savings account. This continued into early November, targeted bucks making sporadic appearances and sparking hope, however desperate. Scrapes were seeded, mock scrapes constructed, stands shuffled and more cameras deployed.

    Things were beginning to happen, but each season I must remind myself anew that the Inland Northwest isn’t the Midwest. Northwest whitetail fawns have a narrow window of opportunity between the last grips of icy spring storms and summer drought. Fawns must drop precisely if they are to have any chance of survival. June 15 is when most fawns arrive in my neck of the woods. With a 200-day gestation period, that puts insemination at or around the last week of November.

    By mid-November I was doing little else but sitting and checking cameras, pushing off work and straining matrimonial harmony. I was hunting near home exclusively by then, and a wide 8-point had become my latest Moby Dick, obsessions tempered by the fact it seemed able to anticipate my every move, even when I began operating out of a climbing stand to mix things up through mobility. I’d sit at one spot and the buck would show at another – always in broad daylight. I began to detect patterns, wandering into uncharted ground to discover new hotspots, leaves shed to reveal undiscovered apple trees bent low with fruit. The buck showed at one of these trees like clockwork and I hung the climber anticipating its mid-day visits. The buck moved to another apple tree. It missed appointments again and again. My wife noted I was growing grumpy. And then the season in our local unit abruptly ended, more or less sneaking up on me. Luckily a week of season remained in the farther unit.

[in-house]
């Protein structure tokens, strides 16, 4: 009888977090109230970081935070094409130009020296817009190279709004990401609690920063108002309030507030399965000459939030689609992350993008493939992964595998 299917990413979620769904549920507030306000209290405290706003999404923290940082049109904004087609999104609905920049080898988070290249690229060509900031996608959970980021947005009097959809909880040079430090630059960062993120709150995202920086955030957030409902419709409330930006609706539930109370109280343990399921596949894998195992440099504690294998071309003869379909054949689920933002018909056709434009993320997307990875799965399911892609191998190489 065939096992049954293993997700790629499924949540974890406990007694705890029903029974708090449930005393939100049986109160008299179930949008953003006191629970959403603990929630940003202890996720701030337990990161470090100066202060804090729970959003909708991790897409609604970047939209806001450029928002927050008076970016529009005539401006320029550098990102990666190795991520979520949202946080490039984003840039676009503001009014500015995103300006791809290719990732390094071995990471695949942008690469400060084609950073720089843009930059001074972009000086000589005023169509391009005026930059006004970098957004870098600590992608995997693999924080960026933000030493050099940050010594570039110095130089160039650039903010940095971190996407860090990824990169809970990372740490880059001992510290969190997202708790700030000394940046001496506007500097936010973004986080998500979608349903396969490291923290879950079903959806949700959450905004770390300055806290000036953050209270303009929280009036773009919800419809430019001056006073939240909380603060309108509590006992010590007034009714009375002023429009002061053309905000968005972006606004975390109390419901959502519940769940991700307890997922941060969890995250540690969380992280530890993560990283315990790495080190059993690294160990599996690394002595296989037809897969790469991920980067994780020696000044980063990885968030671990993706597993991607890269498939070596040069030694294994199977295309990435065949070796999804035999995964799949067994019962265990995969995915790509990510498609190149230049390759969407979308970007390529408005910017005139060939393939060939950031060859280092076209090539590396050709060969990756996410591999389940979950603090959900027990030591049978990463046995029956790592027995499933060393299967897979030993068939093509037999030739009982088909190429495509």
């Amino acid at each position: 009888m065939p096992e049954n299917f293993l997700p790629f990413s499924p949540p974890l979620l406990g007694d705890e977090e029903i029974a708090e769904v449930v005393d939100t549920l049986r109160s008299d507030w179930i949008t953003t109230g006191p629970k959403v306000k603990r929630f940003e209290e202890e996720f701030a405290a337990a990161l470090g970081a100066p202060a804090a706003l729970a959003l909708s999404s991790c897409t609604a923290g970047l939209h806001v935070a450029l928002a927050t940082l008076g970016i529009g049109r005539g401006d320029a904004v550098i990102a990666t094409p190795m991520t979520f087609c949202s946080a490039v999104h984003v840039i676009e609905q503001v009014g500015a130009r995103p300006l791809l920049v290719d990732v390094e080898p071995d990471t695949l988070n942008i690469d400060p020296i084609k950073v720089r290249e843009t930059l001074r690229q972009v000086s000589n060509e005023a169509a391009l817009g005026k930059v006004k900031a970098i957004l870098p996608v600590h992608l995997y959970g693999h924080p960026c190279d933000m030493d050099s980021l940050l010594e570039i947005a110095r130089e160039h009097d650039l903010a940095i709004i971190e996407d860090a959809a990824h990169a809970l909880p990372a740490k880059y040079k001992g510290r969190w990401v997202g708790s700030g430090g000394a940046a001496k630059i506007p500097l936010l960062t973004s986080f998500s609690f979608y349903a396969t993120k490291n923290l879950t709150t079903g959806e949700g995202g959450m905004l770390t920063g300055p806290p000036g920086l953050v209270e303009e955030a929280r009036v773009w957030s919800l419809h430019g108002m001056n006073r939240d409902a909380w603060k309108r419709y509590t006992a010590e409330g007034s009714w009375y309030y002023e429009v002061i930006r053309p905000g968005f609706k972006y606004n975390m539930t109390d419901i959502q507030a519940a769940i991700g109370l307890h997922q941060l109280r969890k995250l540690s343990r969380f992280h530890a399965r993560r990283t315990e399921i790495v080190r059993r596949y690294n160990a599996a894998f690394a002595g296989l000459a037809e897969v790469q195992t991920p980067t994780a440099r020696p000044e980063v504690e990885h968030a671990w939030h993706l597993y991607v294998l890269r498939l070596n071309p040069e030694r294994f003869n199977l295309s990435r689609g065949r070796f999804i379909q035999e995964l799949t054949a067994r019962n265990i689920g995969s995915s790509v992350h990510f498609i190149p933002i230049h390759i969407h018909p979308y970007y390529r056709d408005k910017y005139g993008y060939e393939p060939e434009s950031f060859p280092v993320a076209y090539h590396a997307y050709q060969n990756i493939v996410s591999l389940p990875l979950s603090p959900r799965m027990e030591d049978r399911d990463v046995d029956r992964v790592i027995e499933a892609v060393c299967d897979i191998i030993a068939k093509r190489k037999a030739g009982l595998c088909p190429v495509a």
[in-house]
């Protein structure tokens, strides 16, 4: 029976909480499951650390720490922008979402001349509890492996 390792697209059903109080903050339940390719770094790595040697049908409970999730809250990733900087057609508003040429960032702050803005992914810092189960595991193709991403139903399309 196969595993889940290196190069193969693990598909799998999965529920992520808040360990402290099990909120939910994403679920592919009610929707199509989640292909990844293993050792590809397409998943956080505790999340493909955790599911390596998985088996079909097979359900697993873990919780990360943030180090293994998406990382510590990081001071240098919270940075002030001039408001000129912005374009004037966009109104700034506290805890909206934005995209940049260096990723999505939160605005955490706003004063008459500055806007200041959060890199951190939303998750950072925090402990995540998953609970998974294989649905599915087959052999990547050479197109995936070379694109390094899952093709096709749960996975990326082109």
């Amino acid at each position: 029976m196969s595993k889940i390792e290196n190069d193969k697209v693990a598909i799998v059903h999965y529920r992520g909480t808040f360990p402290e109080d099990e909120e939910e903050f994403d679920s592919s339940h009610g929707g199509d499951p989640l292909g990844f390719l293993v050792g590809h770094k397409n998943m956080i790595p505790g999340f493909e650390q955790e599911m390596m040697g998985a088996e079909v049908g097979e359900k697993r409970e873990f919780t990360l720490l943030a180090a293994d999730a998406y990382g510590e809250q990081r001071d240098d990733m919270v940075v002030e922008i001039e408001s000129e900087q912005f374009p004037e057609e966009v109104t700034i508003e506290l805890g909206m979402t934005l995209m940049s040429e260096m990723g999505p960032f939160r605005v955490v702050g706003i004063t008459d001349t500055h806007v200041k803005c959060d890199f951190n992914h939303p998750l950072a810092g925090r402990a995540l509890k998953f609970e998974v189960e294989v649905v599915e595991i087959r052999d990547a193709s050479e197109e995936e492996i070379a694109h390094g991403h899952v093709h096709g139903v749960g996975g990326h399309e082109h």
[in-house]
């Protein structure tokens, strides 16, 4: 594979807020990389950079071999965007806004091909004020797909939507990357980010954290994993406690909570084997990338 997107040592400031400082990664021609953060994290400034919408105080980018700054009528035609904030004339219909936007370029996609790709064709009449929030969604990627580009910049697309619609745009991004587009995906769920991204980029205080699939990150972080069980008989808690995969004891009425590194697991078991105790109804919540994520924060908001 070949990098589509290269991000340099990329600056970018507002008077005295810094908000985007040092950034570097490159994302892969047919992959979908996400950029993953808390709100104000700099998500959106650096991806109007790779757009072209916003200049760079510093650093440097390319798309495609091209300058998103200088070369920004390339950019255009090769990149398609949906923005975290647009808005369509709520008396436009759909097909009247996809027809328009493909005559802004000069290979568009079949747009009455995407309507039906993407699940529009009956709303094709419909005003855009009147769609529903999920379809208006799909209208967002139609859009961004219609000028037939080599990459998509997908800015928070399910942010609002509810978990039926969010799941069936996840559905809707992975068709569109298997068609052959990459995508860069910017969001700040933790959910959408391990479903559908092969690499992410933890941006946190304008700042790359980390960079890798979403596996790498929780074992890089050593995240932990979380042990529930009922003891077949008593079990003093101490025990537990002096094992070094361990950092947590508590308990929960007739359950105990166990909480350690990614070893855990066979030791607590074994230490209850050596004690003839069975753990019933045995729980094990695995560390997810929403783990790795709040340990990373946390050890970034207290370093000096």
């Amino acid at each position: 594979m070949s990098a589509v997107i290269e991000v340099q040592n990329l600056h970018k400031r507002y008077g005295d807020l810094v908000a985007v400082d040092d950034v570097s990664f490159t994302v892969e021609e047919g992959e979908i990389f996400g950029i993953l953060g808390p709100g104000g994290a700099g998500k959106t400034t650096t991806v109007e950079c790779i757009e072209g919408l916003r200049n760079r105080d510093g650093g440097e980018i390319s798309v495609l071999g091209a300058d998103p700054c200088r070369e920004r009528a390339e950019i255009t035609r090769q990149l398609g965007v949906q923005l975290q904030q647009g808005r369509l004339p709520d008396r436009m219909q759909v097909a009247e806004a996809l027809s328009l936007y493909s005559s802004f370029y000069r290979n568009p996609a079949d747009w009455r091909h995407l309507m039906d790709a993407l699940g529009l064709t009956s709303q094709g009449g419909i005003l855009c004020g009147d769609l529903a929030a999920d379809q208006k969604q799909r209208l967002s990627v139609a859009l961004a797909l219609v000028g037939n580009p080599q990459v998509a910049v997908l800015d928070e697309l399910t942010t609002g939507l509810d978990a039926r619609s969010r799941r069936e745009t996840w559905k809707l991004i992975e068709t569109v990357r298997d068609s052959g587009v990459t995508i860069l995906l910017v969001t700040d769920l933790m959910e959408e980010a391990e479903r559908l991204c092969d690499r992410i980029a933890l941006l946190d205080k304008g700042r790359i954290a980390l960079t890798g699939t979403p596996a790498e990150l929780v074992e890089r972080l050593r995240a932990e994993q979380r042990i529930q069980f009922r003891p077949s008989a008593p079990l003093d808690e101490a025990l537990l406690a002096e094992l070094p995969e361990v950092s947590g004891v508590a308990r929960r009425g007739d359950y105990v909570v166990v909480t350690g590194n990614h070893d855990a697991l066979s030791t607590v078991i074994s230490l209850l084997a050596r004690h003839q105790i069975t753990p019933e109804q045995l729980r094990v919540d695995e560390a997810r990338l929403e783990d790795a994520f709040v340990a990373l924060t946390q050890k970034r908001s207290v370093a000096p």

I had not visited that unit in weeks. When I did my frustrations were redoubled after discovering Stickers (“6-6” had disappeared permanently) had been making sporadic appearances beneath one of my stands while I played the Captain Ahab in my quest for the wide 8-point. I consumed the final week of season with all-day sits – truly the most boring task in all of hunting – when winds allowed, only to come up blank. I vowed to shoot lesser bucks, even a doe, but when given the opportunity I’d pass.

    The final day of the season dawned with spitting snow and sleet. At home, when the alarm sounded I noted rain pattering on our roof and almost rolled over to resume sleep, utterly defeated. But then I reasoned the higher altitude at which my other hunting area sat would turn that rain to snow and vaulted from bed. That reasoning had steered me true… initially. By sunrise, with the sky growing woollier, snow and sleet slowly turned to rain. Before long it was raining steadily, a slow, icy rain a couple of degrees above freezing. I was determined to stick it out, to make the best of my last possible day of deer season. My wind-block-lined fleece outfit held up for a while but soon became saturated. I was quickly growing hypothermic. Still, I was determined to remain until I could no longer shoot my bow reliably. It was only 8 a.m.